Penda proposes “radical future-living concept” with recyclable modular dwellings

Architecture studio Penda has created a modular, flexible and reusable building system for MINI Living, featuring a range of living spaces that can be plugged together to form customised micro homes.

Penda architect Chris Precht and Dayong Sun developed the Urban Nest for an event in Shanghai, where the automotive brand showcased solutions to urban challenges ranging from transportation to accommodation and fashion.

The project seeks to address issues relating to the overpopulation of cities by proposing a series of small modular units that can be combined and reconfigured to create spaces that meet the changing needs of their occupants.

“We see the Urban Nest as a framework that offers a collage of inspiring ideas about the future of urban living,” said the multidisciplinary studio, which has offices in Beijing, China, and Salzburg, Austria.

“The framework is composed as a radical future living concept aimed at young professionals and independent creatives seeking to live and work within cities in which housing demand far outstrips supply.”

The system is based on prefabricated modules that each have a footprint of three square metres and can be transported on trucks before being assembled on site. At any time, the structures can be disassembled and shipped to another location.

For the event in Shanghai, Penda combined 26 modules to create a prototypal dwelling featuring modules with dedicated functions including a cafe, dining area, bookstore, studio, workshop and gym.

The building was erected in a narrow space reminiscent of the lanes that form Shanghai’s historic urban fabric. The architects claimed the design shows how future habitation concepts can fit comfortably into ancient cities.

The modules are constructed predominantly from recyclable metal, which is commonly used on construction sites. Following the exhibition, all of the components were sent to be recycled or reused.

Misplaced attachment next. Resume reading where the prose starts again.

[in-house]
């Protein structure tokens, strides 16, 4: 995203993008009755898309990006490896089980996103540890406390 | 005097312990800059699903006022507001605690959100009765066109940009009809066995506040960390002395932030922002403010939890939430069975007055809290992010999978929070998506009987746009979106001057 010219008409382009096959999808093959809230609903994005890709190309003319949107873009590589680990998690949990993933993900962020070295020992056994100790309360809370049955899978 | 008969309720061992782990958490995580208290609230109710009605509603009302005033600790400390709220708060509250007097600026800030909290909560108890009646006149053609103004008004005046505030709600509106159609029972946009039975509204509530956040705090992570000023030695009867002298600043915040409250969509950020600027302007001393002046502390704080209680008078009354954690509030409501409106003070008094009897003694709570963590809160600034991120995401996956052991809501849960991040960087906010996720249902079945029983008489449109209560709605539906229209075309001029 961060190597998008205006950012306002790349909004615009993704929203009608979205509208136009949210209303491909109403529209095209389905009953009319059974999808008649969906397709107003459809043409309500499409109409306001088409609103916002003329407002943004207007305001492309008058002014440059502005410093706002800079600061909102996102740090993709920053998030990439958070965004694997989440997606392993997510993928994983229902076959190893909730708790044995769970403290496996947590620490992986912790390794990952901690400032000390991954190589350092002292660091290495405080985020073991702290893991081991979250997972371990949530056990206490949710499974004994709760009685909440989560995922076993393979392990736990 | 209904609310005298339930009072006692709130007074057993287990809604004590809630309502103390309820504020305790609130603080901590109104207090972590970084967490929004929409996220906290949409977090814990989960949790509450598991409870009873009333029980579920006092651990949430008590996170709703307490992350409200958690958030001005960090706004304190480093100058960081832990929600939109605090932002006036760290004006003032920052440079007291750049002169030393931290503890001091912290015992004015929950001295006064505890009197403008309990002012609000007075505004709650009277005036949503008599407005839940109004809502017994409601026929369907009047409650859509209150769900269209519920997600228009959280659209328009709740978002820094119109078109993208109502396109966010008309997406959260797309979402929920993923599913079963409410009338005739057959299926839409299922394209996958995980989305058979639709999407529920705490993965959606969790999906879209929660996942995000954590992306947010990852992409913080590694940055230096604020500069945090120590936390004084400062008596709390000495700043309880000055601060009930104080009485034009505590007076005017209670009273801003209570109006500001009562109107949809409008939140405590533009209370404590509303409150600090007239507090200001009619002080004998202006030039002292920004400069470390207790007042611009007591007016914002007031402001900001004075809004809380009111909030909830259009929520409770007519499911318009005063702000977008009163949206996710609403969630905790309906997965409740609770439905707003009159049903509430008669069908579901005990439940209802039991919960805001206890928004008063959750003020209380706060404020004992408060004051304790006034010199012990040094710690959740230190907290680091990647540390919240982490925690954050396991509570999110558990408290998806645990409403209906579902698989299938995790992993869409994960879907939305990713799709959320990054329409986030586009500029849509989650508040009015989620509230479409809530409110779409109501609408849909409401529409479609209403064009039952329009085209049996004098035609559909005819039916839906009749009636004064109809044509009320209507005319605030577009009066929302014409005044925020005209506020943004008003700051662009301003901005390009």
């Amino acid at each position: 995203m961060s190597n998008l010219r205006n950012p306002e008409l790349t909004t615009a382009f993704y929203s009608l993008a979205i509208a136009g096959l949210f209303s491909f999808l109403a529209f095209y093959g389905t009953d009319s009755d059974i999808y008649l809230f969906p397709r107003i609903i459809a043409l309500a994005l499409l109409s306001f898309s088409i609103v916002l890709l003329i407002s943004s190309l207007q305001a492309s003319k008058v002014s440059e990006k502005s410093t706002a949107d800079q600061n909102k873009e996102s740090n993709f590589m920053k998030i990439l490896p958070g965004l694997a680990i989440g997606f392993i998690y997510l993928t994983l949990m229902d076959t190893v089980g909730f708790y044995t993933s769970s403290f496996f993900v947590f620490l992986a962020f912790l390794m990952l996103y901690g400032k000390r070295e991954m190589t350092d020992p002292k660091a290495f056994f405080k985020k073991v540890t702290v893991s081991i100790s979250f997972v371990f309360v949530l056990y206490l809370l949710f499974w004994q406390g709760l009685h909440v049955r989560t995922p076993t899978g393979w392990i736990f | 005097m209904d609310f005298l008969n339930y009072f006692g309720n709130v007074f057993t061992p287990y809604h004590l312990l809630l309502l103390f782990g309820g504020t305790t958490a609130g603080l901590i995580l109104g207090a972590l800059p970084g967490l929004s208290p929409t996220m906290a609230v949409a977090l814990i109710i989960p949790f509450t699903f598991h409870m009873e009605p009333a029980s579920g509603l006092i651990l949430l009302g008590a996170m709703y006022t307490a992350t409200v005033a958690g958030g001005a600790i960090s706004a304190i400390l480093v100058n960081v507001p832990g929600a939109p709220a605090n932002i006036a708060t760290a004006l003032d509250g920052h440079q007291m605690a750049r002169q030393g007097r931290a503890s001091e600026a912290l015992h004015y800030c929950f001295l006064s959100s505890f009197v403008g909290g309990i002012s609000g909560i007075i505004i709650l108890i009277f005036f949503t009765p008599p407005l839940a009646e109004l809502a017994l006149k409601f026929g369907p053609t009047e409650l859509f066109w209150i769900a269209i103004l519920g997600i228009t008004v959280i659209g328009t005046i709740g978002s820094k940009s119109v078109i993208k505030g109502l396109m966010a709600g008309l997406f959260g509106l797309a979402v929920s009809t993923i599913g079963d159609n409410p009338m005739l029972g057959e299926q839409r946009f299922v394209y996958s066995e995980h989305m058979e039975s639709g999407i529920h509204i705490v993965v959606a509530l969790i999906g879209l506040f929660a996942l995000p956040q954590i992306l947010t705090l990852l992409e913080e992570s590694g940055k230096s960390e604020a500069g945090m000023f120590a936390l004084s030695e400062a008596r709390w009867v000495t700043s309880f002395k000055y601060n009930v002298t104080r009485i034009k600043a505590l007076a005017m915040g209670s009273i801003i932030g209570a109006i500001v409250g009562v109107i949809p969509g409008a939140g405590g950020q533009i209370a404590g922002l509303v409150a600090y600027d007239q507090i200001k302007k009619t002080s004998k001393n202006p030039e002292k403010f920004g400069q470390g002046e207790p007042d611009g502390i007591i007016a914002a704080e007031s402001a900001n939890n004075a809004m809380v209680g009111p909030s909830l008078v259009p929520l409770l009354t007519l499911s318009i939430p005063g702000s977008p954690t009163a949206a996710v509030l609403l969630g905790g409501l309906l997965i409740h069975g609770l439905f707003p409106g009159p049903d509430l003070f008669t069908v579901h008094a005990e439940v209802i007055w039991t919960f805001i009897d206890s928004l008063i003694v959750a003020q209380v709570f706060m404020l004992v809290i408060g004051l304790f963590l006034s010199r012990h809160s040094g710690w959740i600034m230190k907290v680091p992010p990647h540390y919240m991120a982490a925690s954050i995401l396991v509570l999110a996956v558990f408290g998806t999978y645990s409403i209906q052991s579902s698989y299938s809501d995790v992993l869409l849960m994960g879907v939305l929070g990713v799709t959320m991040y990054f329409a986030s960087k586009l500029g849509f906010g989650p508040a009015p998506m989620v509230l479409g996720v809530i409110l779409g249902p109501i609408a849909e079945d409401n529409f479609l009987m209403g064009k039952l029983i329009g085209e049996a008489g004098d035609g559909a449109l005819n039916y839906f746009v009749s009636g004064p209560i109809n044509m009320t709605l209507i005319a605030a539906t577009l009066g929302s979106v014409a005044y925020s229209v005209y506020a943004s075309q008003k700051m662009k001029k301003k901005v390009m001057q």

The units featured simple metal frames filled in with slanted perforated louvres that can be arranged to create varying levels of privacy depending on the use of the spaces.

Modular wooden furniture including planters and stools that combined to create informal seating areas and gardens demonstrated the flexibility of the interiors.

The architects suggested that planters incorporated into the roofs of the modules could provide a potential food source if used for urban farming.

The green roofs are also designed to help to reduce greenhouse gases and some could be swapped out for solar panels to generate electricity.

Urban Nest is the latest in MINI Living’s series of low-personal-footprint concept dwellings, and was presented at Urban Matters Shanghai between 27 October and 7 November 2017.

The car brand has also installed a micro home at the A/D/O creative venue in Brooklyn, which local studio Bureau V upgraded by adding a spiky snug and a fabric-covered kitchen.

During the 2017 Milan design week, MINI Living presented a prefab house wrapped in stretchy air-filtering mesh, while at the London Design Festival it teamed up with architect Sam Jacob to create a micro home with a tiny library attached to one side.

Precht and Sun founded Penda in 2013 to work on projects involving architecture, landscape, interior and branding design.

The firm has developed several modular architecture proposals, including a concept for a timber-framed high rise in Toronto and a modular wooden exhibition space for a horticultural Expo in Beijing.

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